Apollo Magazine

First Look: ‘Sculptors’ Drawings’ at the Isabella Stewart Gardner Museum

How important was drawing to the Renaissance sculptor?

Self-Portrait (c. 1545), Baccio Bandinelli. Isabella Stewart Gardner Museum, Boston

A new exhibition at the Isabella Stewart Gardner Museum looks at the significance of drawing to Italian Renaissance sculptors – a fascinating but under-explored field. How did their works on paper relate to their three-dimensional models, and to finished works? We spoke to Michael Cole about the exhibition, its inspiration, and where it might lead.

Click here for a gallery of highlights from the exhibition

Can you tell us a bit about the exhibition?

We have a perennial interest in how artists worked: what happened in the workshop or the studio, what the making of things entailed. All Italian Renaissance sculptors produced models, and a series of great exhibitions has resulted in an excellent and growing literature on the examples that survive. But there has been surprisingly little comparative study of sculptors’ drawings, of when sculptors turned to paper and why. What makes the topic especially intriguing is that some sculptors – Baccio Bandinelli and Guglielmo della Porta, for example – left hundreds of drawings, whereas others left few or none at all.

What makes this a distinctive show?

Well, for one thing, it features infrequently seen works by many of the best sculptors of the Renaissance: most visitors to the exhibition will know the major artists it features but not the objects on display. We’re also allowing direct comparison of related works that normally live in distant places: two portions of what was once a single sheet by Jacopo della Quercia; four studies by Michelangelo of an ancient Venus along with a terracotta he derived from the same work; two sculptures by Cellini and the drawings made for or after them; two sequences of drawings by Bandinelli. Visitors will get to see the wide spectrum of ways that sculptors used drawings.

How did you come to curate this exhibition?

Oliver Tostmann, then a curator at the Gardner, invited me to collaborate with him on a show around the museum’s great painted portrait of Baccio Bandinelli. I proposed that rather than doing something monographic, we try to put together an exhibition that provided a context for thinking about what Bandinelli is doing in that painting – displaying a (probably fictive) drawing.

What is likely to be the highlight of the exhibition?

There are so many great things. I suppose the two works that I currently find most fascinating are the drawing in Rennes that has been ascribed to Donatello and the drawing in the Morgan that has been given to Leone Leoni. If these attributions are correct – both have been doubted, but I myself have come to accept both – they count among the only known drawings by those sculptors, and they become the reference points for reconstructing a larger oeuvre.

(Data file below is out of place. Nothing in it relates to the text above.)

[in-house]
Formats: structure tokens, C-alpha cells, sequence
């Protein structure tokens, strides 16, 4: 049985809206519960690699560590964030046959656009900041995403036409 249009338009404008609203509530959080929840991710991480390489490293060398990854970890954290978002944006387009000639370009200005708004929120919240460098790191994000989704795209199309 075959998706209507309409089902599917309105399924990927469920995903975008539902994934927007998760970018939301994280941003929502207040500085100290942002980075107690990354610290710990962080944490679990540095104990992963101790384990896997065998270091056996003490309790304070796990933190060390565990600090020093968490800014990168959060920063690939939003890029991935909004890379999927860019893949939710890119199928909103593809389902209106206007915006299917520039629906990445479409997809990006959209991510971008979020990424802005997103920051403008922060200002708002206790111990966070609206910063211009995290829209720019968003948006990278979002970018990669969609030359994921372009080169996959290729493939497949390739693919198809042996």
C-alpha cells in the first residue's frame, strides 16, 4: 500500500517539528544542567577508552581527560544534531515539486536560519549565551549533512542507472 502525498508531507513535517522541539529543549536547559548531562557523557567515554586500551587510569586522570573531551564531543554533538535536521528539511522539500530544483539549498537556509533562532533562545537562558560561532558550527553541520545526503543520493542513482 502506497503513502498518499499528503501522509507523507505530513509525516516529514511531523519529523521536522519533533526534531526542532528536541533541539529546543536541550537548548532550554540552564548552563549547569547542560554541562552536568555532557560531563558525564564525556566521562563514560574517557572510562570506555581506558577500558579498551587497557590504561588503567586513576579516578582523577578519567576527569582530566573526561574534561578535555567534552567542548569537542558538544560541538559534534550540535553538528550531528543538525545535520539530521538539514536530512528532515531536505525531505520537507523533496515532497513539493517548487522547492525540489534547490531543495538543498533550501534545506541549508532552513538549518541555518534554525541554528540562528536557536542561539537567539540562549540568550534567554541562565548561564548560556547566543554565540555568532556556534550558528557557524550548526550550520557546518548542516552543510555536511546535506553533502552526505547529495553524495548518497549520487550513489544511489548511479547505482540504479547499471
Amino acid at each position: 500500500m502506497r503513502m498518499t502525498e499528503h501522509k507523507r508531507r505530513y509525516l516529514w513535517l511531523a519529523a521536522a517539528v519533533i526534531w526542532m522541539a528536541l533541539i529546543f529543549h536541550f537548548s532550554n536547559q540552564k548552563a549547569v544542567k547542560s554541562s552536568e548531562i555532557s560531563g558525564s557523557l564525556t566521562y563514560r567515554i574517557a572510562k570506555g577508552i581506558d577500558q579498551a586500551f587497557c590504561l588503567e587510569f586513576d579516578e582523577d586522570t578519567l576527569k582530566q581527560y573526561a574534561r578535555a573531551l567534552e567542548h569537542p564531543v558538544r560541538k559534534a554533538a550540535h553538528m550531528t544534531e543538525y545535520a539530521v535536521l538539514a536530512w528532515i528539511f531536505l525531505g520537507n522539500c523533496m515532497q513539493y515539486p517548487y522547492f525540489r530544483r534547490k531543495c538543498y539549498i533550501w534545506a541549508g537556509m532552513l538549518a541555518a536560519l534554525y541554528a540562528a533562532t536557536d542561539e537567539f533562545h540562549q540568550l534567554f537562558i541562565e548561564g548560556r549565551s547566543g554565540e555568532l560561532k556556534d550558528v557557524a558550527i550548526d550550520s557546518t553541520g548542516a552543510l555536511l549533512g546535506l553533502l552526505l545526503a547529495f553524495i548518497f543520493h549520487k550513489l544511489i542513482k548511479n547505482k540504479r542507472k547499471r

And what’s been the most exciting personal discovery for you?

That there is so much more work to do! While I hope the exhibition and the catalogue make a substantial contribution to the study both of drawing and of sculpture, my visits to drawing collections and my conversations with many colleagues have made me realise that I could happily continue with this topic for decades to come.

More First Looks…

What’s the greatest challenge you’ve faced in preparing this exhibition?

Sculptors’ drawings often look quite different from their works in three dimensions, and a single sculptor’s drawings can vary dramatically in style and subject matter. Drawings are ambiguously documented, many sculptors had painters supply them with drawings, and artists of all kinds made drawings after distinguished sculptures. For these and other reasons, questions of authorship surround nearly every artist in the exhibition. I’ve never previously worked on a project where this was such an omnipresent question.

Which other works would you have liked to have included?

My biggest regret is that we do not have a work by Ghiberti – I would have loved to include the Albertina’s Flagellation. And it would have been wonderful to look again at the drawings attributed to Nanni di Banco and to Desiderio da Settignano in the context of this gathering of works. But we are at the limits of both our budget and our wall space, so adding anything would have required us to give up something else, and I don’t know what I would have been willing to sacrifice.

‘Donatello, Michelangelo, Cellini: Sculptors’ Drawings from Renaissance Italy’ is at the Isabella Stewart Gardner Museum from 23 October–19 January 2015.

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